[Catalog-sig] PyPI enhancement doc

Ian Bicking ianb at colorstudy.com
Wed May 25 23:59:06 CEST 2005

Incidentally, in case I forget, I should remind the group I have this 
file from that last sprint that gives PyPI a WSGI frontend:

It's pretty straight-forward.  It might be useful in porting PyPI to 
mod_python, or some other WSGI server.  Incidentally with Paste you 
could use the configuration:

   publish_app = 'pypi.pypi_wsgi:pypi_app("/path/to/base")'

Martin v. Löwis wrote:
>>The binary distributions are all potentially platform specific, but
>>(except for Windows) the platform isn't encoded into the packagetype.
>>Should packagetype be extended to include information like Python
> It was excluded because it can be implied from the package file
> (distutils makes sure the filenames don't conflict). upload.py
> puts the platform in the comment.
> Standardizing on platform names is a tricky issue: Is "SuSE" the
> same platform as "Debian"? Is it the same platform as "SuSE Linux"?

Yes, I agree, it's tricky.  Lets say that the URL must include as its 
basename the filename that distutils produces, so that this can be used 
to recreate that filename:

base = url.split('/')[-1]
base = base.split('?')[0]

>>Another change would be to refactor the database, so that
>>release_files didn't have python_version, packagetype, or md5_digest
>>fields, but rather a third table (referenced by both release_files and
>>package_urls) reference this package-metadata field.
> What would be the advantage of doing so? If it is normalization:
> I don't see any advantage in normalization at all.

Because those fields can apply to other packages, even if they aren't 
stored in PyPI's file repository.  Just for normalization's sake I 
wouldn't really care.  And really, I don't actually care if the fields 
are copied either.

But anyway, if we are expecting the filename to be self-describing then 
this mostly doesn't matter.  Except perhaps an optional md5_digest.

>>XML-RPC methods
>>This is an initial list of proposed methods for PyPI to support:
> I think this whole thing is highly debatable. Why XML-RPC? Are HTML
> forms not good enough for you? Why not CORBA? etc.

XML-RPC is already in PyPI (and live!), in rpc.py.  It just doesn't have 
any useful functions right now.

> It appears to be a design principle of PyPI to not use XML-RPC if
> it can be avoided. I don't know where that principle comes from,
> but I think it needs to be followed if indeed it is a principle.
> If there is no such principle, I think all the current forms should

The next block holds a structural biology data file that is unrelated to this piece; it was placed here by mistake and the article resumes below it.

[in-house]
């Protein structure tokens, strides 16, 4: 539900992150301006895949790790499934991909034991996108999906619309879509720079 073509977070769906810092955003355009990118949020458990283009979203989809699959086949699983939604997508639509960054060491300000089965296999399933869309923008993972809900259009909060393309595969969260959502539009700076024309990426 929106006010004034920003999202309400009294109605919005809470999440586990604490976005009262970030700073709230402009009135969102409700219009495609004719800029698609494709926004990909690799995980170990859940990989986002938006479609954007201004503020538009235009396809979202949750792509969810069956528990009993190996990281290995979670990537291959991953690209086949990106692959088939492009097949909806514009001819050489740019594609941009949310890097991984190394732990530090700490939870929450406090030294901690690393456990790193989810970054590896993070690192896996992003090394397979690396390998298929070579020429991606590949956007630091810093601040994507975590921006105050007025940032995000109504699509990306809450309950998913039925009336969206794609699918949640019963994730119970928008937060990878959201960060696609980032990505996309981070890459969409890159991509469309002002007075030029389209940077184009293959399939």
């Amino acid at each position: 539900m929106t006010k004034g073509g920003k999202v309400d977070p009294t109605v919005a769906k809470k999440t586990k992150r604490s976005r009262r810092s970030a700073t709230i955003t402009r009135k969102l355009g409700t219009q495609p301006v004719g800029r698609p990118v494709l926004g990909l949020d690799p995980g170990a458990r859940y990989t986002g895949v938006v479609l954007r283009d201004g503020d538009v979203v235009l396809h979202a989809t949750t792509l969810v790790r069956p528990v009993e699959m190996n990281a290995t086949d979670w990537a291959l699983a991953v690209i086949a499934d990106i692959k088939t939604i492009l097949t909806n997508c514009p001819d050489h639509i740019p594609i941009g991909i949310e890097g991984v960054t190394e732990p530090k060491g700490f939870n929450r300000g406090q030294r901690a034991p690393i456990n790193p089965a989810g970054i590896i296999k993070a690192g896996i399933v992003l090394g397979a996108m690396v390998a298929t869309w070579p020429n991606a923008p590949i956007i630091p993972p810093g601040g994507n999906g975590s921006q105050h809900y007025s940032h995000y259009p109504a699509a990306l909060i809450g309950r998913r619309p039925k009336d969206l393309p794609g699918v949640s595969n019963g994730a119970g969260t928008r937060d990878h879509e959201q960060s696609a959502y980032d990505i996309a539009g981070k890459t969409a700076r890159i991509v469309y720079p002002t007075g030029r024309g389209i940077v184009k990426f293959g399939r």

> be duplicated to simplify the code in the distutils commands.

You mean the (somewhat awkward, if I remember) construction of POST 
requests in distutils?  Yes, I think it would be nice to move those to 
XML-RPC.  That so many old distutils exist means the forms would have to 
stay around for some time though :(  Or does it; can we ask people to 
update at least for submission?  Eh, probably not for some time.

>>Search should be available with a single field, that searches all of
>>package name, summary, description/description_html, keywords.  This
>>should be on the front page.
> See
> http://sourceforge.net/tracker/index.php?func=detail&aid=989926&group_id=66150&atid=513503
> In general, details of the UI and the database can be easily
> integrated as long as they don't affect current users and
> as long as they don't affect distutils or other programmatic
> interfaces.
> So contributions are welcome, although I understand this is
> meant to be solved by Postgres full text search.

OK.  I expect there's some sysadmin issues to enabling full text search 
in Postgres at this point as well.

>>There should be a contact form attached to each package that will be
>>emailed to any people on record as owners or maintainers, for
>>reporting bad or missing links or other incorrect data.
> Again, contributions are welcome. We should be careful not to implement
> another issue tracker here, though, so just sending an email might be
> enough for the moment (or else a read-only roundup installation,
> writable only to PyPI and the maintainer might be the right solution).
> As soon as tracking is available, people will start using it to
> report bugs on the actual software itself, which might defeat
> the bug reporting channels the maintainers try to establish.
> So perhaps a "report problems with this record to" field might
> be sufficient, with the feedback form only available if the field
> is not filled.

Is there a missing negation there?  You mean, only allow reporting 
problems if that field is filled in?  I figure it's good enough to send 
mail to everyone who has sufficient permission to resolve the problem, 
another field shouldn't be necessary.

I'd like to display the message as well, so that readers can see message 
until it is corrected; of course, leaving it forever just builds cruft. 
  Hence the resolved/unresolved thing.

> In any case, if you have something that works, please submit
> a patch to sf.net/projects/pypi.

Well, for now I'll try to do something with rpc.py, since there's not 
enough code their to require refactoring (at which point patches start 
to become more challenging).

Ian Bicking  /  ianb at colorstudy.com  /  http://blog.ianbicking.org

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